Just got back from seeing the "re-imagining" (barf) of John Carpenter's HALLOWEEN. It doesn't even begin to compare to the original, but you knew that. But...if one attempts to take it on its own terms, as Rob Zombie seems to want the audience to do, is it worthwhile? The question is, regardless of the original, has Rob Zombie made a good movie? Well, the answer is YES, but it was called THE DEVIL'S REJECTS.

What we have here is noisy, distasteful, pointless, and sloppy. Everyone speaks leftover dialogue from THE DEVIL'S REJECTS, and what worked for those characters fails miserably for these. Every character in this film speaks as though they are 10 seconds away from throwing the first chair on Jerry Springer. Scenes aren't allowed to build, they jerk and sputter. The best moments come early, between young Michael and his mother (both played very well)...but even those scenes are constantly undermined by bad, choppy editing and surrounding characters (particularly the father) who are horribly written and seem to be played for laughs.

The middle scenes in the hospital are interesting, but ultimately rendered pointless once the final (and worst) third of the film kicks in. Laurie, Annie, and Lynda are feckless foul-mouthed twits this time around, generating zero sympathy. Apparently in keeping with Zombie's theme from HOUSE OF 1000 CORPSES and THE DEVIL'S REJECTS, the villain is the hero here, and this time it doesn't work. Since the only sympathetic characters are the supporting players who get pointlessly offed after barely a minute of screen time, the only one to root for is Michael. Is that really what Zombie had in mind?

Judging from the reaction of the audience I saw this film with, it's what he accomplishes. People were laughing when characters were killed. Brutal, calculatedly cruel scenes are featured of nurses stabbed in the neck with forks, children beat to death with poles, teenagers stabbed to death multiple times, animals tortured (offscreen), and slutty topless girls strangled and beaten to death. The audience didn't scream, they laughed. It isn't because the film is funny...it's not. It isn't because the film is so bad it's good...it's not. I've never believed the theory of audience de-sensitizing due to TV, movie, and game violence. Until I witnessed this film.

I've seen movies more violent, more disturbing, more exploitive. But never so pointless, all the while pretending to be about something...anything.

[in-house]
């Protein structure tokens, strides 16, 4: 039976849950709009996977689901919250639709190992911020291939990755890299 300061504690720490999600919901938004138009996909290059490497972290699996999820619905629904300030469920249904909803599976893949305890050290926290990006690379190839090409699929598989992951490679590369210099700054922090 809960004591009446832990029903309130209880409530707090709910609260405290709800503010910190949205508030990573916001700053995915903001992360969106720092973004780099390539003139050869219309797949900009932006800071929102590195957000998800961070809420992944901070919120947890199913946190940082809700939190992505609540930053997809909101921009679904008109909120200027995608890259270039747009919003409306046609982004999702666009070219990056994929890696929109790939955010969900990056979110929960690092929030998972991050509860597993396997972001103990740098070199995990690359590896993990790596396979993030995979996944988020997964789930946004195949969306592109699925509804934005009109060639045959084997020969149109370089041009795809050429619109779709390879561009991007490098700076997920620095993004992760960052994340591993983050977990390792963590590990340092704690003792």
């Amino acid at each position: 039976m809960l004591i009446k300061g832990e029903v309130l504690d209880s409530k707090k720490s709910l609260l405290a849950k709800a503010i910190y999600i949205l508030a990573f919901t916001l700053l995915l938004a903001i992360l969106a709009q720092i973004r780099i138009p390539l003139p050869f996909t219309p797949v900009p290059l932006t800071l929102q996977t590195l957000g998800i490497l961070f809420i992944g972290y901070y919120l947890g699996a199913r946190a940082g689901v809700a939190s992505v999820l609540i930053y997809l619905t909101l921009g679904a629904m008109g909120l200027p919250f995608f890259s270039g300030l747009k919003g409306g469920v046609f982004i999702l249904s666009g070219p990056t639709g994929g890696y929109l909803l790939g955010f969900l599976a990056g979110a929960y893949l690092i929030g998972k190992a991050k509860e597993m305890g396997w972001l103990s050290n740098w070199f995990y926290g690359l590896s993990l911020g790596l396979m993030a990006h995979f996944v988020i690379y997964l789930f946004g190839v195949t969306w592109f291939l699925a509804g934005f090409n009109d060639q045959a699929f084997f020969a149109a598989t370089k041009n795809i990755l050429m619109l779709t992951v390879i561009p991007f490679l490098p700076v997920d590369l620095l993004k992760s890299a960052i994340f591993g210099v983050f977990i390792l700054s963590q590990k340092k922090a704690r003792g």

Zombie's creation is a movie about morons, intended for morons. He is a talented and intelligent filmmaker who has made a movie driven by so many distasteful obsessions it practically throbs on the screen. But unlike his previous work, there's no point, not even for sheer trashy exploitation. Characters exist only to be killed. Women disrobe, everyone's vocabulary consists of nothing but four letter words, and the movie hisses and bangs and screams its way to a final, protracted, unexciting chase between an irresponsible babysitter we care nothing about and a 7 foot tall slasher with a Halloween mask fetish and an obsession with a sister he barely knew.

By the time the film screeched to the credits and the lights came up, I had already fought with the four women in front of me (the dumb-ass mother had brought her three daughters, the dumb-assettes, who managed to giggle and snort and talk through a good portion of the movie). The argument continued after the movie was over, complete with name-calling. The entire theatre stared as they silently shuffled out.

This is the reason I despise seeing movies in the theatre anymore. But I realized at least this nasty confrontation had given me something the movie had not: an element of excitement. These four girls had no consideration for anyone around them. They were rude, obnoxious, unreasonable and stupid.

And as my friend and I vacated the theatre, it finally hit me...THEY were the audience this film was intended for.

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102 out of 143 people found the following review useful:

Old tricks, no treats.

1/10
Author: TheFilmProf from Florida
10 September 2007

*** This review may contain spoilers ***

In the taxonomy of redeeming values, one could include social, scientific, artistic, political, comedic, moral, etc. And it's nearly impossible to find any creative work that can't be defended or justified under one of these categories. That is, until now. Rob Zombie's "Halloween" is devoid of any redeeming value. It not only plumbs the depths of deprivation, it sets a new low-water mark for tasteless dreck.